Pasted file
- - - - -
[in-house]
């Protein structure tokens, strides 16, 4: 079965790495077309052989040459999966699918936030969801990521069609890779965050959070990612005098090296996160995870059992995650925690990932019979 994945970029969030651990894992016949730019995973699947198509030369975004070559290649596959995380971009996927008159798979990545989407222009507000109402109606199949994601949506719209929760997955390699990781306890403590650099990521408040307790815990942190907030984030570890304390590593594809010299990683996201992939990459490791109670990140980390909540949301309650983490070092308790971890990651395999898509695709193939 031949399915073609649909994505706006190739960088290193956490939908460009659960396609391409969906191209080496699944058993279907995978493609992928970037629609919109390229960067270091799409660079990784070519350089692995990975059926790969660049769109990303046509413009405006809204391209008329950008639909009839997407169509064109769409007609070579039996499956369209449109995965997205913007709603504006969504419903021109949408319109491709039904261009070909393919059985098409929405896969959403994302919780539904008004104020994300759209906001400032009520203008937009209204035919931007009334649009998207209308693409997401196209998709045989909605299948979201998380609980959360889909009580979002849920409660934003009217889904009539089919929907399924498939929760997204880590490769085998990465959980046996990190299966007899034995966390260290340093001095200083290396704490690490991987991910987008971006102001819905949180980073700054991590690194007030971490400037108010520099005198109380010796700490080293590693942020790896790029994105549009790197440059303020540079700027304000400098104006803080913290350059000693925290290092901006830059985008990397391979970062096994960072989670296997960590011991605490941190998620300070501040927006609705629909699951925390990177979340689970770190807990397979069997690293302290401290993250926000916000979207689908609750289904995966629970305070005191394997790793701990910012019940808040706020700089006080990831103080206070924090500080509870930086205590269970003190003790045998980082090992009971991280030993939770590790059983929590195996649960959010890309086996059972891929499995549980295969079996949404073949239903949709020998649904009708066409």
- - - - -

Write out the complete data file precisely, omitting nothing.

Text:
[in-house]
């Protein structure tokens, strides 16, 4: 079965790495077309052989040459999966699918936030969801990521069609890779965050959070990612005098090296996160995870059992995650925690990932019979 994945970029969030651990894992016949730019995973699947198509030369975004070559290649596959995380971009996927008159798979990545989407222009507000109402109606199949994601949506719209929760997955390699990781306890403590650099990521408040307790815990942190907030984030570890304390590593594809010299990683996201992939990459490791109670990140980390909540949301309650983490070092308790971890990651395999898509695709193939 031949399915073609649909994505706006190739960088290193956490939908460009659960396609391409969906191209080496699944058993279907995978493609992928970037629609919109390229960067270091799409660079990784070519350089692995990975059926790969660049769109990303046509413009405006809204391209008329950008639909009839997407169509064109769409007609070579039996499956369209449109995965997205913007709603504006969504419903021109949408319109491709039904261009070909393919059985098409929405896969959403994302919780539904008004104020994300759209906001400032009520203008937009209204035919931007009334649009998207209308693409997401196209998709045989909605299948979201998380609980959360889909009580979002849920409660934003009217889904009539089919929907399924498939929760997204880590490769085998990465959980046996990190299966007899034995966390260290340093001095200083290396704490690490991987991910987008971006102001819905949180980073700054991590690194007030971490400037108010520099005198109380010796700490080293590693942020790896790029994105549009790197440059303020540079700027304000400098104006803080913290350059000693925290290092901006830059985008990397391979970062096994960072989670296997960590011991605490941190998620300070501040927006609705629909699951925390990177979340689970770190807990397979069997690293302290401290993250926000916000979207689908609750289904995966629970305070005191394997790793701990910012019940808040706020700089006080990831103080206070924090500080509870930086205590269970003190003790045998980082090992009971991280030993939770590790059983929590195996649960959010890309086996059972891929499995549980295969079996949404073949239903949709020998649904009708066409």